If the events in Salisbury are a reminder of the fraught relationship between Britain and Russia in the 2010s, then The Queen and The Coup is a welcome recollection of how events in the 1950s shaped the British role in the Middle East for the following seventy years. Reviewers, however, are not so sure about the title.
Carol Midgley in The Times rates the lead interviewees Professors Rory Cormac and Richard Aldrich who steer viewers through the story of how the Shah of Iran was persuaded not to flee his country by Britain and America in 1953. They “provided terrific detail in a gimmick-free documentary that treated the viewers like grown-ups (so rare!).” In the Independent Ed Cuming also thinks this is a great story, worthy of examination, but that including the Queen in the billing is, as Her Maj might say, a bit orf: “Given the documentary’s title and the way her involvement is trailed in the opening minutes, I half-expect her to parachute into Tehran.” However, “The tangential reference to the Queen might lure a few viewers, but it’s a misleading title. There is a good reason the Queen does not intervene in foreign affairs.” Writing in The Telegraph Anita Singh points out that “as a rule of thumb, if a documentary keeps bashing you over the head with claims that its contents are a bombshell, you will find yourself underwhelmed.” However, despite the over-egged title she calls this “a fascinating story.”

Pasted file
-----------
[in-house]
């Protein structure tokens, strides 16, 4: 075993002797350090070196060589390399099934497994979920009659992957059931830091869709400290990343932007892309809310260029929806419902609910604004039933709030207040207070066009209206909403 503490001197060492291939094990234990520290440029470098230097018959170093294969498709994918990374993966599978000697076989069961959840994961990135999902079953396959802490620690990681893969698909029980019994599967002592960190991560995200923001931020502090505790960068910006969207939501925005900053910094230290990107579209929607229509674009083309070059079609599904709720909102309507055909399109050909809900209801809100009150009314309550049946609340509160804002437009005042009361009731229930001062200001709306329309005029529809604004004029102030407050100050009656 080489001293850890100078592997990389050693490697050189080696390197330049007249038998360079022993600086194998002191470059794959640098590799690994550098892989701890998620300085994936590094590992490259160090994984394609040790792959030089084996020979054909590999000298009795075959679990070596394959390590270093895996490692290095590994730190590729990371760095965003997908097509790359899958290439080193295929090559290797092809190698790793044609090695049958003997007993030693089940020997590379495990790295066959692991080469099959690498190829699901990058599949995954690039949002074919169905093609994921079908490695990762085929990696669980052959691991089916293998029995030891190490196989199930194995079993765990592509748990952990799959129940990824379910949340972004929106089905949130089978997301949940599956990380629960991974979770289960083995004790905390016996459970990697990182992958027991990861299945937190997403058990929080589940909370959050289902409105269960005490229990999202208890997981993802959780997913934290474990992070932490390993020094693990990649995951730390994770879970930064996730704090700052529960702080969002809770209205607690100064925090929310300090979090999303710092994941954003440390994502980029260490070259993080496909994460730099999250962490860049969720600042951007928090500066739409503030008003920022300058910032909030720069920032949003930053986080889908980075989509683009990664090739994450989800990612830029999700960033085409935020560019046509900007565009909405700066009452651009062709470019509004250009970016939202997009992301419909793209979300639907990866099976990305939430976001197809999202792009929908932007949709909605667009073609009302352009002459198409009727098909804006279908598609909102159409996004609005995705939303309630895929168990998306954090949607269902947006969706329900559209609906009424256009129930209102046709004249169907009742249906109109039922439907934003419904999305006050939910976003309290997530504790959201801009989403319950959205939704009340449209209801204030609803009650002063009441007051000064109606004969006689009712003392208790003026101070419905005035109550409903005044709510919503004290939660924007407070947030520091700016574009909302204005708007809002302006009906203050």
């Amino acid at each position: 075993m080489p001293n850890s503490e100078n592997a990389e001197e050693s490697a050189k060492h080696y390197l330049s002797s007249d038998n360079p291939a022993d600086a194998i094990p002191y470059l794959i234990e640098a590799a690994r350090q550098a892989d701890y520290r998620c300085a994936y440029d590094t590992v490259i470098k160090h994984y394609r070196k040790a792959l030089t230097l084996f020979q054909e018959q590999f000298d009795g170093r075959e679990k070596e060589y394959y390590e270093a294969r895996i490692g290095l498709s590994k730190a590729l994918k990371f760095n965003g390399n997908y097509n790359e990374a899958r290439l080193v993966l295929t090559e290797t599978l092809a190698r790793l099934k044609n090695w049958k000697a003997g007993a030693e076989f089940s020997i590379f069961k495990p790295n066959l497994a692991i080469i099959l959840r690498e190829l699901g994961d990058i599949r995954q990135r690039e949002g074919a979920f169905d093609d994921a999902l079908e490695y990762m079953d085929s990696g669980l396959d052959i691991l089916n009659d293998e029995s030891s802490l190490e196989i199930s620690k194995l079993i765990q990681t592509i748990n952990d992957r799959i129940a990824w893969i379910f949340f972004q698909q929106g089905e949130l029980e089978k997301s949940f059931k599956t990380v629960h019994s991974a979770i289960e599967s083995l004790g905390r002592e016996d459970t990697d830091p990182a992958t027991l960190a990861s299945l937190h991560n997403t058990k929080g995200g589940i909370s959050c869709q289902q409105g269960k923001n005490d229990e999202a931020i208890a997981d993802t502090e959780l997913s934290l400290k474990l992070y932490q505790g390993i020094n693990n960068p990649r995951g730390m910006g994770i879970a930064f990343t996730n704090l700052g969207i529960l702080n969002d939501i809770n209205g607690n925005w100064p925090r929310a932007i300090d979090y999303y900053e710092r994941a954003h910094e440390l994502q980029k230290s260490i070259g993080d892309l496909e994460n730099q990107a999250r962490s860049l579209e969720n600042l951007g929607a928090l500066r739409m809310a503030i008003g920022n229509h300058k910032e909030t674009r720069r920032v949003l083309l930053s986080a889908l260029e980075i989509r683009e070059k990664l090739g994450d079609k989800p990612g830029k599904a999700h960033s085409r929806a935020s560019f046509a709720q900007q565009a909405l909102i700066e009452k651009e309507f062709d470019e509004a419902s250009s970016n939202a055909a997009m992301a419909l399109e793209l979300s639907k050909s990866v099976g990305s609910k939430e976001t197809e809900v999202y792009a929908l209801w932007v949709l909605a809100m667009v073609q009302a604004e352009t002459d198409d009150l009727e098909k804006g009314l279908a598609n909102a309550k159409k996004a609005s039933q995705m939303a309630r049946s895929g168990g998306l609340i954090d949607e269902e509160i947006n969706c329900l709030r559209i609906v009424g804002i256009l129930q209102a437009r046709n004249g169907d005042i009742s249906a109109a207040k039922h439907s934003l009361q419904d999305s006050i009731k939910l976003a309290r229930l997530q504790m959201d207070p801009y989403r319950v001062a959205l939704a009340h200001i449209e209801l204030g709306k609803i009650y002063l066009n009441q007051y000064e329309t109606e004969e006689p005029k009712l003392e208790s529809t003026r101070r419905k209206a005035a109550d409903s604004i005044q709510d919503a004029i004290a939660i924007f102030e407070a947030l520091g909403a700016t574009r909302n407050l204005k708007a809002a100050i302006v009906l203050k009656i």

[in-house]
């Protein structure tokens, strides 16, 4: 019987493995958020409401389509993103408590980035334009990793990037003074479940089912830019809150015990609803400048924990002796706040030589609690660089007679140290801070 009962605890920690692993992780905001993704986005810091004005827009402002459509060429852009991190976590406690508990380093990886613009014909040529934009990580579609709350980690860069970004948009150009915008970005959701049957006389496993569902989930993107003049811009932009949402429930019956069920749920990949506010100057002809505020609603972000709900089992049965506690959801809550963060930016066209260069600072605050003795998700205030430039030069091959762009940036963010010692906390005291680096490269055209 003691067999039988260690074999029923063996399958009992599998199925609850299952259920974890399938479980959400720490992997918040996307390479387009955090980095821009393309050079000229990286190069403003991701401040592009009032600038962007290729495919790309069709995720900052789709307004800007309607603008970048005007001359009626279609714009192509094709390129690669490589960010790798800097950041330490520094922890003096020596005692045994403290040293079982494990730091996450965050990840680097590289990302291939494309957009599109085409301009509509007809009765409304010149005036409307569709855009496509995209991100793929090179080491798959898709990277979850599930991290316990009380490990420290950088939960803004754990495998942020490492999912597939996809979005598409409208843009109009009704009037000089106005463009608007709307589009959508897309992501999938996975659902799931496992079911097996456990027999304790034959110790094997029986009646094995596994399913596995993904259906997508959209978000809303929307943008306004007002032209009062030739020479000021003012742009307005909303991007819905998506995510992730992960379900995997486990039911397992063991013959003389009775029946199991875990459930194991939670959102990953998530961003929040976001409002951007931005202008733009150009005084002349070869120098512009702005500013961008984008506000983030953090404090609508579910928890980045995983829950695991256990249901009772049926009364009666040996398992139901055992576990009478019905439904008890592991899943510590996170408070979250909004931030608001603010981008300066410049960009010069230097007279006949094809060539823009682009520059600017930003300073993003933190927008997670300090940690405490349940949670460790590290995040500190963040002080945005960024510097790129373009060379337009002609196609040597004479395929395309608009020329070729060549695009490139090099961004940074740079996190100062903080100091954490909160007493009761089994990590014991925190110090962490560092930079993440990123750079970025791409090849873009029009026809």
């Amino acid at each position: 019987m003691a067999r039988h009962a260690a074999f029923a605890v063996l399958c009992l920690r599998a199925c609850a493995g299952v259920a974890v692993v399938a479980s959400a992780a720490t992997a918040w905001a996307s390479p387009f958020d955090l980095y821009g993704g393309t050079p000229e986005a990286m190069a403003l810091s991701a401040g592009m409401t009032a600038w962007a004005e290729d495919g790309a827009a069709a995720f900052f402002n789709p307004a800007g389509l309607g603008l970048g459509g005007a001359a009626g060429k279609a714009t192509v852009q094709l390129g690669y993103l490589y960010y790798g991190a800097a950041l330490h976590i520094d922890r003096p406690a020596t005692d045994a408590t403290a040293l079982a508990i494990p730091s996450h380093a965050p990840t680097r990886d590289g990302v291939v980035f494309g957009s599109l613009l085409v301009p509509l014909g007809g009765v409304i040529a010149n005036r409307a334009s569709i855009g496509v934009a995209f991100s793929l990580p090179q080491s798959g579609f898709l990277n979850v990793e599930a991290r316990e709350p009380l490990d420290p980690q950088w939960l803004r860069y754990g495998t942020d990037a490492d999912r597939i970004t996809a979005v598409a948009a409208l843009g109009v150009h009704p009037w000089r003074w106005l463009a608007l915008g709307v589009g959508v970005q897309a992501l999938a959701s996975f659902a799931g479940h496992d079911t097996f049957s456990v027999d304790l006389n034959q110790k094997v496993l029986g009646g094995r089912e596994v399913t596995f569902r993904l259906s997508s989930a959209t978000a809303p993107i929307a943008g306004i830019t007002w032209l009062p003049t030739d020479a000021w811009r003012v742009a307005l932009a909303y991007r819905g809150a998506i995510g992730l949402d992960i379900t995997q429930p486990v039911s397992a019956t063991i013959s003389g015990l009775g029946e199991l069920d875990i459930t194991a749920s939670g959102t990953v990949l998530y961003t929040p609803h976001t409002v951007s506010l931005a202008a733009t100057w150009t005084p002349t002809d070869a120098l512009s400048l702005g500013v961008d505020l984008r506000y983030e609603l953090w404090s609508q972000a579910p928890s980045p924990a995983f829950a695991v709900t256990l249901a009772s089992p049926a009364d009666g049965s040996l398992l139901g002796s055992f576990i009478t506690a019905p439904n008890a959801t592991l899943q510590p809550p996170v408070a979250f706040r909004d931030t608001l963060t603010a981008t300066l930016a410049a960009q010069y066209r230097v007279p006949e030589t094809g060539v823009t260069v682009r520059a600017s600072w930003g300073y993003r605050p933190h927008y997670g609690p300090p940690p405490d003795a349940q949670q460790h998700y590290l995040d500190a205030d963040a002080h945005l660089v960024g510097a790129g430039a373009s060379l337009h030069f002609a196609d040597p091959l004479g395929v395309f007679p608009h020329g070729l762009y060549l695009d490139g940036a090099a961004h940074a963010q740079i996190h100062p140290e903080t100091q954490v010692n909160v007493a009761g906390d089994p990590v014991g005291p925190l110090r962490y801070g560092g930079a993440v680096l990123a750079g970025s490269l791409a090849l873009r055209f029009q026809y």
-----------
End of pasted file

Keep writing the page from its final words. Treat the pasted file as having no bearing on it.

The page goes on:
Fascinating it is. Ignore the misleading mention of the Queen and enjoy this examination of a crucial piece of the history between London, Tehran and Washington. With the story still unfolding today, it’s quite a marvel to see how the subtlest of interventions can change the course of history.
First shown June 2020.